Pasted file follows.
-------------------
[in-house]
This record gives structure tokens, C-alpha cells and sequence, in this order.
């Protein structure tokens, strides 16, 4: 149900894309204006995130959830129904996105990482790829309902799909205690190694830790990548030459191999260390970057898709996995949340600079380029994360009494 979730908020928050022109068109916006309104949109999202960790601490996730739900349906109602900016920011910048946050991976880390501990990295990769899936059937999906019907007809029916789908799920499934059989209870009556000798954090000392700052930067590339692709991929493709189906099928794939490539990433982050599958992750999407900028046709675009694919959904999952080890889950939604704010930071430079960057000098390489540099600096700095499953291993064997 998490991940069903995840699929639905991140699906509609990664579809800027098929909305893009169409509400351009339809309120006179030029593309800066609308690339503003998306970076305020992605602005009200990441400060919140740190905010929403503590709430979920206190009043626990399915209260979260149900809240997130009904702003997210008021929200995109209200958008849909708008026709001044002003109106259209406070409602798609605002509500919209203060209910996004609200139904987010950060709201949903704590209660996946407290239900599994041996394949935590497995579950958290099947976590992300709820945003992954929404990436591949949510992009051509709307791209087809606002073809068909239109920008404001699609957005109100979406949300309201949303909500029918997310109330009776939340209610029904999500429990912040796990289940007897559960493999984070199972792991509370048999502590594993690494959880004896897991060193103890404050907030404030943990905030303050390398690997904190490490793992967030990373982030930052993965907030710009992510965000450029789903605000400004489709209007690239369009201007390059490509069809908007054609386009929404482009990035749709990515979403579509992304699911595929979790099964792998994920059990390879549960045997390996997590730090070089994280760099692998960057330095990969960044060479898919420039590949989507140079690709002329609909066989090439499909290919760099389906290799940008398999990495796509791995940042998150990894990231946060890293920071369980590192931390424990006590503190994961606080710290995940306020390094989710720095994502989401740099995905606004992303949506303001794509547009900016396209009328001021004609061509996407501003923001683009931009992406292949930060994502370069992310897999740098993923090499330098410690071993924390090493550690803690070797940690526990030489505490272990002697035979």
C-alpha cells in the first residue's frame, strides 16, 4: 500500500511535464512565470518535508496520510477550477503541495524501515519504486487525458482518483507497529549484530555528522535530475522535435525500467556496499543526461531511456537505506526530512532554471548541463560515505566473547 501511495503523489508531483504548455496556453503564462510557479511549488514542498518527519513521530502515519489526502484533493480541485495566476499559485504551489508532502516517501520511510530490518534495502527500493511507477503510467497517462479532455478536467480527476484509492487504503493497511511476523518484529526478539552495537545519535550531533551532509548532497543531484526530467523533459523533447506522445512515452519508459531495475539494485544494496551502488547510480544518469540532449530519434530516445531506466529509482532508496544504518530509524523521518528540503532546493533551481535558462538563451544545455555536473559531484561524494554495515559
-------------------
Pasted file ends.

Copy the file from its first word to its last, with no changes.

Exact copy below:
[in-house]
This record gives structure tokens, C-alpha cells and sequence, in this order.
């Protein structure tokens, strides 16, 4: 149900894309204006995130959830129904996105990482790829309902799909205690190694830790990548030459191999260390970057898709996995949340600079380029994360009494 979730908020928050022109068109916006309104949109999202960790601490996730739900349906109602900016920011910048946050991976880390501990990295990769899936059937999906019907007809029916789908799920499934059989209870009556000798954090000392700052930067590339692709991929493709189906099928794939490539990433982050599958992750999407900028046709675009694919959904999952080890889950939604704010930071430079960057000098390489540099600096700095499953291993064997 998490991940069903995840699929639905991140699906509609990664579809800027098929909305893009169409509400351009339809309120006179030029593309800066609308690339503003998306970076305020992605602005009200990441400060919140740190905010929403503590709430979920206190009043626990399915209260979260149900809240997130009904702003997210008021929200995109209200958008849909708008026709001044002003109106259209406070409602798609605002509500919209203060209910996004609200139904987010950060709201949903704590209660996946407290239900599994041996394949935590497995579950958290099947976590992300709820945003992954929404990436591949949510992009051509709307791209087809606002073809068909239109920008404001699609957005109100979406949300309201949303909500029918997310109330009776939340209610029904999500429990912040796990289940007897559960493999984070199972792991509370048999502590594993690494959880004896897991060193103890404050907030404030943990905030303050390398690997904190490490793992967030990373982030930052993965907030710009992510965000450029789903605000400004489709209007690239369009201007390059490509069809908007054609386009929404482009990035749709990515979403579509992304699911595929979790099964792998994920059990390879549960045997390996997590730090070089994280760099692998960057330095990969960044060479898919420039590949989507140079690709002329609909066989090439499909290919760099389906290799940008398999990495796509791995940042998150990894990231946060890293920071369980590192931390424990006590503190994961606080710290995940306020390094989710720095994502989401740099995905606004992303949506303001794509547009900016396209009328001021004609061509996407501003923001683009931009992406292949930060994502370069992310897999740098993923090499330098410690071993924390090493550690803690070797940690526990030489505490272990002697035979």
C-alpha cells in the first residue's frame, strides 16, 4: 500500500511535464512565470518535508496520510477550477503541495524501515519504486487525458482518483507497529549484530555528522535530475522535435525500467556496499543526461531511456537505506526530512532554471548541463560515505566473547 501511495503523489508531483504548455496556453503564462510557479511549488514542498518527519513521530502515519489526502484533493480541485495566476499559485504551489508532502516517501520511510530490518534495502527500493511507477503510467497517462479532455478536467480527476484509492487504503493497511511476523518484529526478539552495537545519535550531533551532509548532497543531484526530467523533459523533447506522445512515452519508459531495475539494485544494496551502488547510480544518469540532449530519434530516445531506466529509482532508496544504518530509524523521518528540503532546493533551481535558462538563451544545455555536473559531484561524494554495515559